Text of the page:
By Andy Blatchford
THE CANADIAN PRESS
OTTAWA: Finance Minister Bill Morneau released updated fiscal projections Monday that predict an $18.4-billion deficit in 2016-17. That number is expected to grow even larger before the budget is tabled March 22.
Here are five things that could push the Liberal budgetary shortfall beyond $20 billion next year:
- Cash for infrastructure. The Liberal government made an election-campaign promise to invest at least $5 billion next year on infrastructure, which the party argues will kick-start the sluggish economy and generate jobs. The government has also sent signals that it is considering an increased cash injection.
- Help for jobs and training. The government promised to spend nearly $2.2 billion in 2016-17 to enhance jobs and training, by taking steps such as increasing student grants and creating a youth employment strategy.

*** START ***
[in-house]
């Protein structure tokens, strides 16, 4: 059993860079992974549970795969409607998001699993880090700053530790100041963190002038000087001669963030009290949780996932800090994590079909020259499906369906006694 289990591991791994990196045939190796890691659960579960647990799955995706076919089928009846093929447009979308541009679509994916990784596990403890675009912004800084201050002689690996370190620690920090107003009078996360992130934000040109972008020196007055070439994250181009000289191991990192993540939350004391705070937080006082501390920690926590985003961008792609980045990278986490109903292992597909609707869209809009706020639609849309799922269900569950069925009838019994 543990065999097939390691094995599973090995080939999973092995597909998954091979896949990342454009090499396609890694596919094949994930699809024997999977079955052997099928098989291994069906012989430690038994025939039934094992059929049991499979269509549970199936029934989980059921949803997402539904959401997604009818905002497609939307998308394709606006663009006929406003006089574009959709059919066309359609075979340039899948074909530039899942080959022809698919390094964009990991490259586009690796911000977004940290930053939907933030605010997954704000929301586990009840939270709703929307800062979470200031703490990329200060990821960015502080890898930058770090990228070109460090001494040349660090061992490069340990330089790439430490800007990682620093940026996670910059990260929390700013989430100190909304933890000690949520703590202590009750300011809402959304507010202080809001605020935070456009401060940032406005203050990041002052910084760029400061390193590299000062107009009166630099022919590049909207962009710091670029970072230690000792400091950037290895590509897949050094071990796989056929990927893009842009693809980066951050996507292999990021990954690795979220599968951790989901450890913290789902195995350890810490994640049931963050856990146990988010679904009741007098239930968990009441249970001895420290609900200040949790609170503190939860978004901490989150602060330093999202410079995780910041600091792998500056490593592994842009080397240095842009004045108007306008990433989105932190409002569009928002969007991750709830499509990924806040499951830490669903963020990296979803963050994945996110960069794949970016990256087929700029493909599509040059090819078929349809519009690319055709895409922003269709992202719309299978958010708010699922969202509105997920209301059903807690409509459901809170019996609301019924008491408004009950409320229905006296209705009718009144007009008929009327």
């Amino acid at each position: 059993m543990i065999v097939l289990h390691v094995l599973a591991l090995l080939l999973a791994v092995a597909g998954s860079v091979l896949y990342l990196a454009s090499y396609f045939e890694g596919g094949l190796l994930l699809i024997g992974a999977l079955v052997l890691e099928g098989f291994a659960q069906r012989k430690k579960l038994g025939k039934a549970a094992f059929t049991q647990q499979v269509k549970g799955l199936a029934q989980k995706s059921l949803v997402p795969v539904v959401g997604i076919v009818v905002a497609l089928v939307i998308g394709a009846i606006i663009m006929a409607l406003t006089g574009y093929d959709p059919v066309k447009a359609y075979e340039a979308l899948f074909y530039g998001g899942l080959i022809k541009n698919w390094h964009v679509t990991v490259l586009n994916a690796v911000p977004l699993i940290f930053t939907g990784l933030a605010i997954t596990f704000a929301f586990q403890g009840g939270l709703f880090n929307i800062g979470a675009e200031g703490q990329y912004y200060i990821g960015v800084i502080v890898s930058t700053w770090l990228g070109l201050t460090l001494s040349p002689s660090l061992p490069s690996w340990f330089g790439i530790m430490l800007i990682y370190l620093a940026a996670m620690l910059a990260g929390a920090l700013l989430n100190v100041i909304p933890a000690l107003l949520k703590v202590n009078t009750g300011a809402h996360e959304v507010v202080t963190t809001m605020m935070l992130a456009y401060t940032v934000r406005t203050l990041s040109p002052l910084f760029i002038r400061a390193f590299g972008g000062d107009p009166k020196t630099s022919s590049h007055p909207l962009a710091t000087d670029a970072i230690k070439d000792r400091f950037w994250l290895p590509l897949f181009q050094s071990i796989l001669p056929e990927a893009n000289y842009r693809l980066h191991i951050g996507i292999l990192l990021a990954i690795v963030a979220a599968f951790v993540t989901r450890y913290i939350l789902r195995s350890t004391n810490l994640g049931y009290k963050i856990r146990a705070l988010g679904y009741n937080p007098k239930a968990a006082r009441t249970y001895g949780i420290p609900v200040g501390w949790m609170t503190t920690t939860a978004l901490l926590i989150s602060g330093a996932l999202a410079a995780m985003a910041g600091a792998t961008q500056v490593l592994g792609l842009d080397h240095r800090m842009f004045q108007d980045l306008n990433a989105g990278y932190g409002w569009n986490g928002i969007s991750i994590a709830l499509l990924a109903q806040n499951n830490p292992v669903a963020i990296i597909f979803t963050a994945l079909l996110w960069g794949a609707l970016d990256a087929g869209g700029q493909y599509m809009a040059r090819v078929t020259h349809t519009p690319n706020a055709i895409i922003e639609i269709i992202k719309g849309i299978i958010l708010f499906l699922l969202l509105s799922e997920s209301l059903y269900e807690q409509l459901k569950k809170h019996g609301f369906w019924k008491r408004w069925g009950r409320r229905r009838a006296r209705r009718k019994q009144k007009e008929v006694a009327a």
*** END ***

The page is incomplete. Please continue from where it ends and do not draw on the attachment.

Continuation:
- The Liberal version of the child benefit plan. If introduced, the party’s platform projects this program would have a net new cost of $1.8 billion next year once it replaces the plan introduced by its Conservative predecessors.
- Bombardier. The Liberals are under pressure to open the public wallet to help cash-strapped aerospace manufacturer Bombardier Inc., which made a controversial plea to Ottawa for funding to help boost its troubled CSeries aircraft line. The request is believed to be $1.3 billion.
- Assistance for aboriginal Canadians. The Liberals are on the hook for a number of uncosted promises, including several for Canada’s Aboriginal Peoples: ending boil-water advisories on aboriginal reserves within five years; delivering on all 94 recommendations from the Truth and Reconciliation Commission; and lifting the two-per-cent cap on federal funding for First Nations communities. Morneau confirmed Monday that next month’s budget will contain measures for indigenous Canadians.